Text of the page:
Volume 66 Issue 12 December 2016
The challenges of writing history for television are formidable. But if historians don’t get involved, they will cede ground to those less qualified, warns Suzannah Lipscomb.
Kate Wiles introduces a depiction of the earth's surface as it might have looked when the ‘Atlantean race’ was at its height.
The 'healer' and friend to Tsar Nicholas II was killed on December 17th, 1916.
James Christie first held his eponymous auction on December 5th, 1766.
European power in the New World was established with the help of aggressive and intimidating dogs, specially bred for the purpose. And, as Tyler D. Parry reveals, the long history of canine violence against minority groups is still being written.
In the 18th century, the Muslim warlord Tipu Sultan terrorised Hindu southern India and clashed repeatedly with the British. Today, his legacy is contested, but he was far from the nationalist that some have claimed, writes Zareer Masani.
Victor Silvester brought ballroom dancing to the masses and his enormous influence persists to this day in the TV show Strictly Come Dancing. Much less well known is his extraordinary career as a boy soldier in the Great War. Richard Hughes sets the record straight.
As new material becomes available to researchers, our picture of Ronald Reagan continues to evolve. Iwan Morgan shows how opinions of the 40th President of the United States have changed.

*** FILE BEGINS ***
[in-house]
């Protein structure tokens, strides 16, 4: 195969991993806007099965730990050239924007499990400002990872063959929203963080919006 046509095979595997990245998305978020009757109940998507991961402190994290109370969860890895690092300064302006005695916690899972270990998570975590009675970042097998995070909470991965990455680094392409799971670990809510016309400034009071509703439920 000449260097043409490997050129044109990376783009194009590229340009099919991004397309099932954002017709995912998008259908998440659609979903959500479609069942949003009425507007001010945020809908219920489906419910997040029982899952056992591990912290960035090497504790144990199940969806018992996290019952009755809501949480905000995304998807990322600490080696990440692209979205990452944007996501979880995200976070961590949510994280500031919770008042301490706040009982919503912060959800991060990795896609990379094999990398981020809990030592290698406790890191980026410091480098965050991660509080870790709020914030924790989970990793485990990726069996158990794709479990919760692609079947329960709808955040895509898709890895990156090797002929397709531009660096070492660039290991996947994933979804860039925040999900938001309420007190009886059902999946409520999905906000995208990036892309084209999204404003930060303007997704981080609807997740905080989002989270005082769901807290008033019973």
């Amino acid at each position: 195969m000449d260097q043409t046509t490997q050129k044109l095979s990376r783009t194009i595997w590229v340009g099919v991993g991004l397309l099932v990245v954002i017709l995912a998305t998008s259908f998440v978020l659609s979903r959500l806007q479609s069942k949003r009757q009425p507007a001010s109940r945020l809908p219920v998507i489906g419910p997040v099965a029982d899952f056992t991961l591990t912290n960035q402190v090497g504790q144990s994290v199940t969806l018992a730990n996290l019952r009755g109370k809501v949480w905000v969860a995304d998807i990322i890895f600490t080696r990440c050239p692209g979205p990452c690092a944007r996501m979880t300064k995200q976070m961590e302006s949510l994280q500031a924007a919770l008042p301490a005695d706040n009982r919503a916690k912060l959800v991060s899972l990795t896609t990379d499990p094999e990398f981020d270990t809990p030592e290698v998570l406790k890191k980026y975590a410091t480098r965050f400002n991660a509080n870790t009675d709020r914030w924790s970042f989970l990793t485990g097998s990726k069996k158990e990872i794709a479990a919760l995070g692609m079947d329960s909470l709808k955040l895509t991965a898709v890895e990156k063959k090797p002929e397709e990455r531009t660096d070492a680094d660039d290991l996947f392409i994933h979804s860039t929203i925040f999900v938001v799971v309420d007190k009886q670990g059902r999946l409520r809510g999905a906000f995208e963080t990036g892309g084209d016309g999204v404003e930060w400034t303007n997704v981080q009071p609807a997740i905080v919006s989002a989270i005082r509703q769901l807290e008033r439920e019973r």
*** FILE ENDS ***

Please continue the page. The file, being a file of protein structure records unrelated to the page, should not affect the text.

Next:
The son of a country whose history had been written by outsiders, Chinua Achebe recognised the need for African literature with a Nigerian voice.
Under the command of Josef Radetzky, the Habsburg army held its grip on Italy during a period of revolutionary unrest across Europe. Yet today his achievements are rarely celebrated. On the 250th anniversary of the field marshal’s birth, Graham Darby wonders why.
An island nation with few resources, Japan was in a precarious enough position when it declared war on the United States in December 1941. That its powerful navy failed to learn the lessons of previous conflicts made matters even worse, as Malcolm Murfett explains.
In the popular imagination, the archetypal British imperialist is the kind of daring young adventurer portrayed in the stories of Rider Haggard and Rudyard Kipling. But, reveals Will Jackson, those who settled the Empire were far more diverse than stereotypes allow.
It was during the Tudor age that the first British antiquarians emerged, detailing the nation’s history and geography – or so the traditional story goes. But, as Nicholas Orme explains, William Worcester had laid the groundwork for their advances and anticipated their interests a century before.
Long before the recent rise in Islamophobia, distrust of Hinduism was rife among Britain’s ruling class.